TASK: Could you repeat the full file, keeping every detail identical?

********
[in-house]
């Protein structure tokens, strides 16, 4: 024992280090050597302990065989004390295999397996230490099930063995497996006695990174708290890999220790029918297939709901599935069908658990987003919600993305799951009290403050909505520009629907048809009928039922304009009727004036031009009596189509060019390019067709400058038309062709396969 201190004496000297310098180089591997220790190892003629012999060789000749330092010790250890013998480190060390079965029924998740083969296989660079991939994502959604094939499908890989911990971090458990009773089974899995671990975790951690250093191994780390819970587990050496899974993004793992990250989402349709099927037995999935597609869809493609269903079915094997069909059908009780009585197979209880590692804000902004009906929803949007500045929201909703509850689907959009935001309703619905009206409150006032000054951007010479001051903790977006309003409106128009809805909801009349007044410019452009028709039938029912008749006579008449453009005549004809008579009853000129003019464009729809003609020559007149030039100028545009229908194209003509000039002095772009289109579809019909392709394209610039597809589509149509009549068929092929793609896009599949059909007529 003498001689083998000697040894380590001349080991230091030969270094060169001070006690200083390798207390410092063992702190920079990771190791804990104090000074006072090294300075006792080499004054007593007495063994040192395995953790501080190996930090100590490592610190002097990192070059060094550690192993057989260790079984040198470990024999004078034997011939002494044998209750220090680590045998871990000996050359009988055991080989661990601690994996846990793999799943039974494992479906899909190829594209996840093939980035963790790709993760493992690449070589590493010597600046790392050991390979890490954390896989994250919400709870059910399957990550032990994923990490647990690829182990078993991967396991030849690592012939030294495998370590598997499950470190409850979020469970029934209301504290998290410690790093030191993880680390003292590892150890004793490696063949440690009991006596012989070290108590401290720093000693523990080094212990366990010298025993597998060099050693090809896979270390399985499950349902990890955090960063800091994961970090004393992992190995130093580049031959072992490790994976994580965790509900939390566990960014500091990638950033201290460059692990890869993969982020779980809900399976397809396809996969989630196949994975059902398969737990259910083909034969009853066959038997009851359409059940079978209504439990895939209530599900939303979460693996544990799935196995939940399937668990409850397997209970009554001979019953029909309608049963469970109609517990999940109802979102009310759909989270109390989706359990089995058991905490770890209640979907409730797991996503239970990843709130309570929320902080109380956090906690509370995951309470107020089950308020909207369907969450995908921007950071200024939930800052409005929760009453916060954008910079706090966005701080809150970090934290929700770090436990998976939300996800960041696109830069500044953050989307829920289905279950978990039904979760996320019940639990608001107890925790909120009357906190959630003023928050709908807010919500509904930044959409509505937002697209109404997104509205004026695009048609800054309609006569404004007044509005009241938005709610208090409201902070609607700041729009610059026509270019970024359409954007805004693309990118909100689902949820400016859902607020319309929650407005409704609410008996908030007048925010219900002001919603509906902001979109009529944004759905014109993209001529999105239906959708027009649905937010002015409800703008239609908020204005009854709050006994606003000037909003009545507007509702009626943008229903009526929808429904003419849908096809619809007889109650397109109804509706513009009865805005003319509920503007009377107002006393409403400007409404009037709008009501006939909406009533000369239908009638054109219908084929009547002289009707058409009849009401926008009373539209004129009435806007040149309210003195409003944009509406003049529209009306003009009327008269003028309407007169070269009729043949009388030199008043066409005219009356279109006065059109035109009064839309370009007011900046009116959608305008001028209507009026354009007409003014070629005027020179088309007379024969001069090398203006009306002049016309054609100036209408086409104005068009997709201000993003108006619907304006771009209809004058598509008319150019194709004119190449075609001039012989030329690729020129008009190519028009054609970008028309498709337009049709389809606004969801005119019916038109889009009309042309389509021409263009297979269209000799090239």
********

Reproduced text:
[in-house]
């Protein structure tokens, strides 16, 4: 024992280090050597302990065989004390295999397996230490099930063995497996006695990174708290890999220790029918297939709901599935069908658990987003919600993305799951009290403050909505520009629907048809009928039922304009009727004036031009009596189509060019390019067709400058038309062709396969 201190004496000297310098180089591997220790190892003629012999060789000749330092010790250890013998480190060390079965029924998740083969296989660079991939994502959604094939499908890989911990971090458990009773089974899995671990975790951690250093191994780390819970587990050496899974993004793992990250989402349709099927037995999935597609869809493609269903079915094997069909059908009780009585197979209880590692804000902004009906929803949007500045929201909703509850689907959009935001309703619905009206409150006032000054951007010479001051903790977006309003409106128009809805909801009349007044410019452009028709039938029912008749006579008449453009005549004809008579009853000129003019464009729809003609020559007149030039100028545009229908194209003509000039002095772009289109579809019909392709394209610039597809589509149509009549068929092929793609896009599949059909007529 003498001689083998000697040894380590001349080991230091030969270094060169001070006690200083390798207390410092063992702190920079990771190791804990104090000074006072090294300075006792080499004054007593007495063994040192395995953790501080190996930090100590490592610190002097990192070059060094550690192993057989260790079984040198470990024999004078034997011939002494044998209750220090680590045998871990000996050359009988055991080989661990601690994996846990793999799943039974494992479906899909190829594209996840093939980035963790790709993760493992690449070589590493010597600046790392050991390979890490954390896989994250919400709870059910399957990550032990994923990490647990690829182990078993991967396991030849690592012939030294495998370590598997499950470190409850979020469970029934209301504290998290410690790093030191993880680390003292590892150890004793490696063949440690009991006596012989070290108590401290720093000693523990080094212990366990010298025993597998060099050693090809896979270390399985499950349902990890955090960063800091994961970090004393992992190995130093580049031959072992490790994976994580965790509900939390566990960014500091990638950033201290460059692990890869993969982020779980809900399976397809396809996969989630196949994975059902398969737990259910083909034969009853066959038997009851359409059940079978209504439990895939209530599900939303979460693996544990799935196995939940399937668990409850397997209970009554001979019953029909309608049963469970109609517990999940109802979102009310759909989270109390989706359990089995058991905490770890209640979907409730797991996503239970990843709130309570929320902080109380956090906690509370995951309470107020089950308020909207369907969450995908921007950071200024939930800052409005929760009453916060954008910079706090966005701080809150970090934290929700770090436990998976939300996800960041696109830069500044953050989307829920289905279950978990039904979760996320019940639990608001107890925790909120009357906190959630003023928050709908807010919500509904930044959409509505937002697209109404997104509205004026695009048609800054309609006569404004007044509005009241938005709610208090409201902070609607700041729009610059026509270019970024359409954007805004693309990118909100689902949820400016859902607020319309929650407005409704609410008996908030007048925010219900002001919603509906902001979109009529944004759905014109993209001529999105239906959708027009649905937010002015409800703008239609908020204005009854709050006994606003000037909003009545507007509702009626943008229903009526929808429904003419849908096809619809007889109650397109109804509706513009009865805005003319509920503007009377107002006393409403400007409404009037709008009501006939909406009533000369239908009638054109219908084929009547002289009707058409009849009401926008009373539209004129009435806007040149309210003195409003944009509406003049529209009306003009009327008269003028309407007169070269009729043949009388030199008043066409005219009356279109006065059109035109009064839309370009007011900046009116959608305008001028209507009026354009007409003014070629005027020179088309007379024969001069090398203006009306002049016309054609100036209408086409104005068009997709201000993003108006619907304006771009209809004058598509008319150019194709004119190449075609001039012989030329690729020129008009190519028009054609970008028309498709337009049709389809606004969801005119019916038109889009009309042309389509021409263009297979269209000799090239």